New studies show that sleep apnea can affect many aspects of health, including an increased risk of high blood pressure, heart disease, type 2 diabetes, stroke and depression.
Current estimates show that over 25 million adults in the United States have sleep apnea. That number has increased significantly in the last 20 years.
“Obstructive sleep apnea is destroying the health of millions of Americans, and the problem has only gotten worse over the last two decades,” said American Academy of Sleep Medicine President Dr. Timothy Morgenthaler. Morgenthaler is a national spokesperson for the Healthy Sleep Project.
Obstructive sleep apnea is a chronic condition that disrupts sleep by causing stops and starts in breathing.
People with sleep apnea typically take shallow breaths or have pauses in breathing while they sleep. Pauses can last from several seconds to minutes, and may happen 30 or more times an hour.
Breathing often resumes with a choking sound or loud snort. People with sleep apnea also often snore loudly.
Research shows that 26 percent of adults between the ages of 30 and 70 have sleep apnea. This condition can have negative effects on brain and heart health which can be reduced using continuous positive airway pressure (CPAP) while sleeping.
Because pauses in breathing disrupt deep sleep, people with untreated sleep apnea may not feel rested after a full night’s sleep and often feel tired during the day.
Other signs of sleep apnea include waking up with a sore throat or dry mouth, waking with a headache, and problems with attention.
Recent studies highlight the health risks associated with sleep apnea:
• Researchers in Taiwan concluded that people with sleep apnea may have a higher risk of developing osteoporosis. Osteoporosis causes bones to become brittle and more likely to break. (4)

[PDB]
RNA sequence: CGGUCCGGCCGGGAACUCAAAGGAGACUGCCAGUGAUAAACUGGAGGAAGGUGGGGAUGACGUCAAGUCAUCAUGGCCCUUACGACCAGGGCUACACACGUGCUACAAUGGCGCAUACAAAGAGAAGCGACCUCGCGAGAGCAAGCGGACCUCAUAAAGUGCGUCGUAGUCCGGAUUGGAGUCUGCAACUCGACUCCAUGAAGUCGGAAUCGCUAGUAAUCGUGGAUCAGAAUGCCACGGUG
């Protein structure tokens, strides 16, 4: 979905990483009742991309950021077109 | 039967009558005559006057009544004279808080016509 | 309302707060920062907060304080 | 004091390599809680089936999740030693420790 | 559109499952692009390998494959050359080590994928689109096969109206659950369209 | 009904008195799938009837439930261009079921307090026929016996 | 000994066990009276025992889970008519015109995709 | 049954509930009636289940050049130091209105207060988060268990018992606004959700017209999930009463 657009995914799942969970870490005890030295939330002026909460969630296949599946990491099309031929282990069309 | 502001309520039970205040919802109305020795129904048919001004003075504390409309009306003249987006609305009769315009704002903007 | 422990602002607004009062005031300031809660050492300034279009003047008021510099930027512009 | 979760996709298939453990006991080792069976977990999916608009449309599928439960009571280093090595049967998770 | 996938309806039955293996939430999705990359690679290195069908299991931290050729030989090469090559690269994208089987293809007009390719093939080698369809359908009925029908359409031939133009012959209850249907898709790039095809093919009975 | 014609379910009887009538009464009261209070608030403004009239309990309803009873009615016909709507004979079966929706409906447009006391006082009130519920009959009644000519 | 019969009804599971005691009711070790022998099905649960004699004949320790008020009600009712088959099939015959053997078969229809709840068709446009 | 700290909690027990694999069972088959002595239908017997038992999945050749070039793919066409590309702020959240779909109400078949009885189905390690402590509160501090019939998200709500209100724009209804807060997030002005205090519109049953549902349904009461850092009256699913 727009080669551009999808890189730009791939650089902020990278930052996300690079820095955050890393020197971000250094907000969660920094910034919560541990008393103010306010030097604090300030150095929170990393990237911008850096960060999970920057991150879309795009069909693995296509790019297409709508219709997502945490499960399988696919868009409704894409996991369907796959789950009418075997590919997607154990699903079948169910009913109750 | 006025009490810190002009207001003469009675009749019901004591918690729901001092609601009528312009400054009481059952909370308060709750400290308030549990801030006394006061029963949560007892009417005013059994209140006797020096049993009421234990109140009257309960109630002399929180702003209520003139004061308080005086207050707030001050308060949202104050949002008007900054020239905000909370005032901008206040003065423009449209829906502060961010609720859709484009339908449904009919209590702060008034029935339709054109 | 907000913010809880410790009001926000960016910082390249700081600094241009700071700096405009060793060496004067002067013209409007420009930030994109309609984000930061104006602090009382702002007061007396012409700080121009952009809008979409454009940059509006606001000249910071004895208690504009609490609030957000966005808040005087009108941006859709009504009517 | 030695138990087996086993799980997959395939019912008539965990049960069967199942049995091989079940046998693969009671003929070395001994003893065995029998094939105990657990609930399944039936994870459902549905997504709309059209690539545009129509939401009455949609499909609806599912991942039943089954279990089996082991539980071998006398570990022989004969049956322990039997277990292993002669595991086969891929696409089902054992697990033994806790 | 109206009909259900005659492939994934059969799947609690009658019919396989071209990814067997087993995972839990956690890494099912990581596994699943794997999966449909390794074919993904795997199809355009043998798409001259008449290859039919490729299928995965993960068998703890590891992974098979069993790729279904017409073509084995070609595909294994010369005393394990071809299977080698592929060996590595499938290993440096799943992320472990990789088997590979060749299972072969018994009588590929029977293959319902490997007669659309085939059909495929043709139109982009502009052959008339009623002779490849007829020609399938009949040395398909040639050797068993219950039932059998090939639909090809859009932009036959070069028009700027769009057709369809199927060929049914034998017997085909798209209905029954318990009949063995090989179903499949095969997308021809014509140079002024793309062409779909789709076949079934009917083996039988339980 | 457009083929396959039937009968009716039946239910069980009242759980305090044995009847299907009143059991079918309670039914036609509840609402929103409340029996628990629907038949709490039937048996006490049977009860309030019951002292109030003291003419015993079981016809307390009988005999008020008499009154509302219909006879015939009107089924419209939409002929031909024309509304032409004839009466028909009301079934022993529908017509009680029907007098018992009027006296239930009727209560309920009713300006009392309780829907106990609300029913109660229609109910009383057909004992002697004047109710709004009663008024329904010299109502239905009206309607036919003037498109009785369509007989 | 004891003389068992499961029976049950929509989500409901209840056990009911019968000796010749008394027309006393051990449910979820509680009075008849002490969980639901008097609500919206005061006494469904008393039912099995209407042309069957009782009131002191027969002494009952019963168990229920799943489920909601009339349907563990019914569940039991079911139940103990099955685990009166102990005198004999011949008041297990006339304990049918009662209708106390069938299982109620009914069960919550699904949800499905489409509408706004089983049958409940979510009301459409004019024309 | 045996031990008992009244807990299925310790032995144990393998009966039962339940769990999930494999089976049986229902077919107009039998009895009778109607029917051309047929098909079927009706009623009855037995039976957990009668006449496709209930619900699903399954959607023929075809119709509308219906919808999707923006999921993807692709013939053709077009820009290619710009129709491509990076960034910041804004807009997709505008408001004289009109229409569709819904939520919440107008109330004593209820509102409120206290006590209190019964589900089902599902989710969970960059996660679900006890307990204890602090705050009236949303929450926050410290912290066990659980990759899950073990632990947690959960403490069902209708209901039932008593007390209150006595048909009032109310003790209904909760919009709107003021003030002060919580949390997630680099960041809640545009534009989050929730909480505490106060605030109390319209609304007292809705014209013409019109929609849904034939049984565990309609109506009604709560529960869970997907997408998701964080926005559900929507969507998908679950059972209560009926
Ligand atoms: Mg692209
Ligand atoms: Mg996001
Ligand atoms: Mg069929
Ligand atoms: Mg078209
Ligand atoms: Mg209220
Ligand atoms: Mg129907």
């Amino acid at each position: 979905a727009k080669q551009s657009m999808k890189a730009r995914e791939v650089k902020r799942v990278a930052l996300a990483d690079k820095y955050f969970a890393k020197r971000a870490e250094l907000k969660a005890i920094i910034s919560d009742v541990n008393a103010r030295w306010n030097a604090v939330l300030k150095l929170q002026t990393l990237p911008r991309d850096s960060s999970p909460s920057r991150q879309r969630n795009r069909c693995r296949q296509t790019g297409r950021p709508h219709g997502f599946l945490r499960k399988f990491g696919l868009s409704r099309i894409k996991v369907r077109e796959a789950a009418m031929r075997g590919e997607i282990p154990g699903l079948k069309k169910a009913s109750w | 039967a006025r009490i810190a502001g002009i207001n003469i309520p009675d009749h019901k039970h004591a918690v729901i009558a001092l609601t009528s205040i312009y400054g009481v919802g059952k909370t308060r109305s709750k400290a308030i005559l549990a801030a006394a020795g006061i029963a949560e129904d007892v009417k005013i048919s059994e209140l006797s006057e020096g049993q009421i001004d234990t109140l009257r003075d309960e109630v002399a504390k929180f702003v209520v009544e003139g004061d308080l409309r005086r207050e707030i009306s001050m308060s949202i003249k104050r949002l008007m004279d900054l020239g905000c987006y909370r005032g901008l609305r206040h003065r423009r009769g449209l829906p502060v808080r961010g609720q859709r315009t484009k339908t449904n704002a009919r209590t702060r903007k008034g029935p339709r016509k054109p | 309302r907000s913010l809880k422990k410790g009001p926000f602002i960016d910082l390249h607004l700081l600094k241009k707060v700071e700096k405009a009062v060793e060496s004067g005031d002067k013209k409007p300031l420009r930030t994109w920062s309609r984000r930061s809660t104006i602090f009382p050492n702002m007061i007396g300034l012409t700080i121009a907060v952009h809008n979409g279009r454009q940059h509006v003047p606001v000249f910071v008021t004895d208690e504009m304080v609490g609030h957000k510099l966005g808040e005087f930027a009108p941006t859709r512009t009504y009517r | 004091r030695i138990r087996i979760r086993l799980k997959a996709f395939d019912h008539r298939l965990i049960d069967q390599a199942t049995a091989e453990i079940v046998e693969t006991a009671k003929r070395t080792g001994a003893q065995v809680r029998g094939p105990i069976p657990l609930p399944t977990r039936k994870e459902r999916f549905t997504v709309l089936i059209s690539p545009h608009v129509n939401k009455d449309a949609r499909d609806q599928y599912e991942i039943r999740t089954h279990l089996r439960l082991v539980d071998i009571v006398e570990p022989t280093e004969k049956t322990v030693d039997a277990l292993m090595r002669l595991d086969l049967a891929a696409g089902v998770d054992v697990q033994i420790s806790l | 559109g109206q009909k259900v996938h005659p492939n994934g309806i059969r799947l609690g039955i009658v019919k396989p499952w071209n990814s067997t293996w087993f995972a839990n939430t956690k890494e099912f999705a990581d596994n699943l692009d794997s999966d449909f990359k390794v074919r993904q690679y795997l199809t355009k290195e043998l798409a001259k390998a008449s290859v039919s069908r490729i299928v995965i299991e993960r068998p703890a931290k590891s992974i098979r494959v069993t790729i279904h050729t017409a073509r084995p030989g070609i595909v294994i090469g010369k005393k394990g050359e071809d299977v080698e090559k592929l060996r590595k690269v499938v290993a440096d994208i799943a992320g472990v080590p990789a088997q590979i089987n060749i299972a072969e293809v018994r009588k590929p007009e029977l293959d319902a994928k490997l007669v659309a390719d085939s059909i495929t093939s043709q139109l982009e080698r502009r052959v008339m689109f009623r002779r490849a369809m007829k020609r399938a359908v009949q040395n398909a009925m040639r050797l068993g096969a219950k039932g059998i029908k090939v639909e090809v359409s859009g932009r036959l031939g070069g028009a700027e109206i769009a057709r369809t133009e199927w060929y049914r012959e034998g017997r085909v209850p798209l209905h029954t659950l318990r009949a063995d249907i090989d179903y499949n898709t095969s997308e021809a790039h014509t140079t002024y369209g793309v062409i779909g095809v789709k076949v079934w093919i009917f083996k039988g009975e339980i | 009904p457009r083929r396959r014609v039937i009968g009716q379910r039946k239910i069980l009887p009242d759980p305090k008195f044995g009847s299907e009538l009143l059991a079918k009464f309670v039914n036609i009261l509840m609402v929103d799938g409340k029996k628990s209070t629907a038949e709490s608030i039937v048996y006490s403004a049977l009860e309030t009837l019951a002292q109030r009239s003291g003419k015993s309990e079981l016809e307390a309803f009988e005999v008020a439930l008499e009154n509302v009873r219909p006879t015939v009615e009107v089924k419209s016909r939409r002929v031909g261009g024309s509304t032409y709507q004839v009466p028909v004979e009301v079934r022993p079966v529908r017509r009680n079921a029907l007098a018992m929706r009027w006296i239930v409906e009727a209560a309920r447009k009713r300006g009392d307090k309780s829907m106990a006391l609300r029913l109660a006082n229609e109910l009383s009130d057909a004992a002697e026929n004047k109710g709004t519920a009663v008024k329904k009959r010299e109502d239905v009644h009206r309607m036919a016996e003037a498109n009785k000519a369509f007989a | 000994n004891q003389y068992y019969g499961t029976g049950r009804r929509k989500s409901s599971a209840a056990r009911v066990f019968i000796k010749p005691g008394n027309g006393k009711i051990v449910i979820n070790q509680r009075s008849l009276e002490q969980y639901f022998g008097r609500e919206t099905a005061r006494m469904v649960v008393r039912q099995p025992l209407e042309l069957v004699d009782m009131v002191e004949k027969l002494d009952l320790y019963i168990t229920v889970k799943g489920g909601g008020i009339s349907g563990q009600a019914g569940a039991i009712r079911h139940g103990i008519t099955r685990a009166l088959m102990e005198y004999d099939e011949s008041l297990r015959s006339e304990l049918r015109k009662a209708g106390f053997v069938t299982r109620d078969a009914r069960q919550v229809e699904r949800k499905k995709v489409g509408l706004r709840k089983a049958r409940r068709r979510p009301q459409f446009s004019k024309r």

• Researchers in Taiwan also determined that obstructive sleep apnea can increase the risk of pneumonia. (5)
• Untreated sleep apnea can result in high blood pressure that is resistant to medications. Poor blood pressure control can significantly increase cardiovascular risks. (6)
• A population study in Brazil revealed that 92 percent of patients with severe sleep apnea had abnormal heart rhythms at night compared with 53 percent of people without sleep apnea. (1)
• Research published in the journal Sleep showed that people with severe untreated sleep apnea had physical changes in the brain accompanied by problems thinking as well as changes in mood and reduced daytime alertness. This damage to the brain was almost completely reversed in people who used CPAP therapy for a year. (1)
CPAP therapy begun prior to surgery has also been shown to reduce postoperative heart problems including cardiac arrest and shock by more than half. (1)
If your sleep partner tells you that you stop breathing or seem to choke while sleeping, or if you have questions about obstructive sleep apnea and available treatments, talk to your health care professional.
1) American Academy of Sleep Medicine. Rising prevalence of sleep apnea in U.S. threatens public health. Web. October 6, 2014.
2) National Heart, Lung, and Blood Institute. What Is Sleep Apnea? Web. October 6, 2014.
3) Mayo Clinic. Sleep apnea. Web. October 6, 2014.
4) Science Daily. Osteoporosis risk heightened among sleep apnea patients. Web. October 6, 2014.
5) Science Daily. People with sleep apnea may be at higher risk of pneumonia. Web. October 6, 2014. http://www.sciencedaily.com/releases/2014/03/140303140103.htm
6) Severity of sleep apnea impacts risk of resistant high blood pressure. Web. October 6, 2014.
Reviewed October 7, 2014
by Michele Blacksberg RN
Edited by Jody Smith